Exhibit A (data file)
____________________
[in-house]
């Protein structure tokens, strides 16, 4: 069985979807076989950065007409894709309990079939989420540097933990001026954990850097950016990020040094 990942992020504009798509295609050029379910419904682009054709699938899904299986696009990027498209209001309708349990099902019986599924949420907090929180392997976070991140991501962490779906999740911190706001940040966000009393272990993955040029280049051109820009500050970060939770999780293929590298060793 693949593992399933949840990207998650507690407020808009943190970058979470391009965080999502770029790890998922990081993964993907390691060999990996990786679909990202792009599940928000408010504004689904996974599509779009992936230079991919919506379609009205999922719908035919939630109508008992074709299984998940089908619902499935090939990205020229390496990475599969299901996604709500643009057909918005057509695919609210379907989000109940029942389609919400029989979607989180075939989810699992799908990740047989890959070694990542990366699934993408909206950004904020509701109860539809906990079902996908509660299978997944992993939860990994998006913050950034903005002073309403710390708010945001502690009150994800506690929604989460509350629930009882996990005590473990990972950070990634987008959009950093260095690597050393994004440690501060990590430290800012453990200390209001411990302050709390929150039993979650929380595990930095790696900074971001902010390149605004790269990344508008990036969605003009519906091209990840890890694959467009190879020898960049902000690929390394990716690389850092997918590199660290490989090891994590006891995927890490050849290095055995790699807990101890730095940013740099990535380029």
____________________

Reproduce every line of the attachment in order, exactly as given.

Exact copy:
[in-house]
């Protein structure tokens, strides 16, 4: 069985979807076989950065007409894709309990079939989420540097933990001026954990850097950016990020040094 990942992020504009798509295609050029379910419904682009054709699938899904299986696009990027498209209001309708349990099902019986599924949420907090929180392997976070991140991501962490779906999740911190706001940040966000009393272990993955040029280049051109820009500050970060939770999780293929590298060793 693949593992399933949840990207998650507690407020808009943190970058979470391009965080999502770029790890998922990081993964993907390691060999990996990786679909990202792009599940928000408010504004689904996974599509779009992936230079991919919506379609009205999922719908035919939630109508008992074709299984998940089908619902499935090939990205020229390496990475599969299901996604709500643009057909918005057509695919609210379907989000109940029942389609919400029989979607989180075939989810699992799908990740047989890959070694990542990366699934993408909206950004904020509701109860539809906990079902996908509660299978997944992993939860990994998006913050950034903005002073309403710390708010945001502690009150994800506690929604989460509350629930009882996990005590473990990972950070990634987008959009950093260095690597050393994004440690501060990590430290800012453990200390209001411990302050709390929150039993979650929380595990930095790696900074971001902010390149605004790269990344508008990036969605003009519906091209990840890890694959467009190879020898960049902000690929390394990716690389850092997918590199660290490989090891994590006891995927890490050849290095055995790699807990101890730095940013740099990535380029």